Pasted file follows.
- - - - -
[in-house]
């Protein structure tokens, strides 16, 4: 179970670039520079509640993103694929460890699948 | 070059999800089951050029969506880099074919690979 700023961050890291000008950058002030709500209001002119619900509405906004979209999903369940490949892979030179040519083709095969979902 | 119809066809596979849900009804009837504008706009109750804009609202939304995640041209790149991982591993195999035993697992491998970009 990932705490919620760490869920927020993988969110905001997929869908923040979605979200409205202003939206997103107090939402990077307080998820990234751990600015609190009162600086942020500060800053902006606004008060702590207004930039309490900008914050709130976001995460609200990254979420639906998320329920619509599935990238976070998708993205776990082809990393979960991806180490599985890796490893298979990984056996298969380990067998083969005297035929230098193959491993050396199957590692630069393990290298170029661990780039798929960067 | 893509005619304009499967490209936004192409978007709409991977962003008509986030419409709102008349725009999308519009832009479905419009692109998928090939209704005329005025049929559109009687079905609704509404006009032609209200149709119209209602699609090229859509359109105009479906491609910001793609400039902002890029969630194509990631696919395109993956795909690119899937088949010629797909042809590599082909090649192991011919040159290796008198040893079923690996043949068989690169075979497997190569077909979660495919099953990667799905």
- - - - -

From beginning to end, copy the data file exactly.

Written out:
[in-house]
């Protein structure tokens, strides 16, 4: 179970670039520079509640993103694929460890699948 | 070059999800089951050029969506880099074919690979 700023961050890291000008950058002030709500209001002119619900509405906004979209999903369940490949892979030179040519083709095969979902 | 119809066809596979849900009804009837504008706009109750804009609202939304995640041209790149991982591993195999035993697992491998970009 990932705490919620760490869920927020993988969110905001997929869908923040979605979200409205202003939206997103107090939402990077307080998820990234751990600015609190009162600086942020500060800053902006606004008060702590207004930039309490900008914050709130976001995460609200990254979420639906998320329920619509599935990238976070998708993205776990082809990393979960991806180490599985890796490893298979990984056996298969380990067998083969005297035929230098193959491993050396199957590692630069393990290298170029661990780039798929960067 | 893509005619304009499967490209936004192409978007709409991977962003008509986030419409709102008349725009999308519009832009479905419009692109998928090939209704005329005025049929559109009687079905609704509404006009032609209200149709119209209602699609090229859509359109105009479906491609910001793609400039902002890029969630194509990631696919395109993956795909690119899937088949010629797909042809590599082909090649192991011919040159290796008198040893079923690996043949068989690169075979497997190569077909979660495919099953990667799905």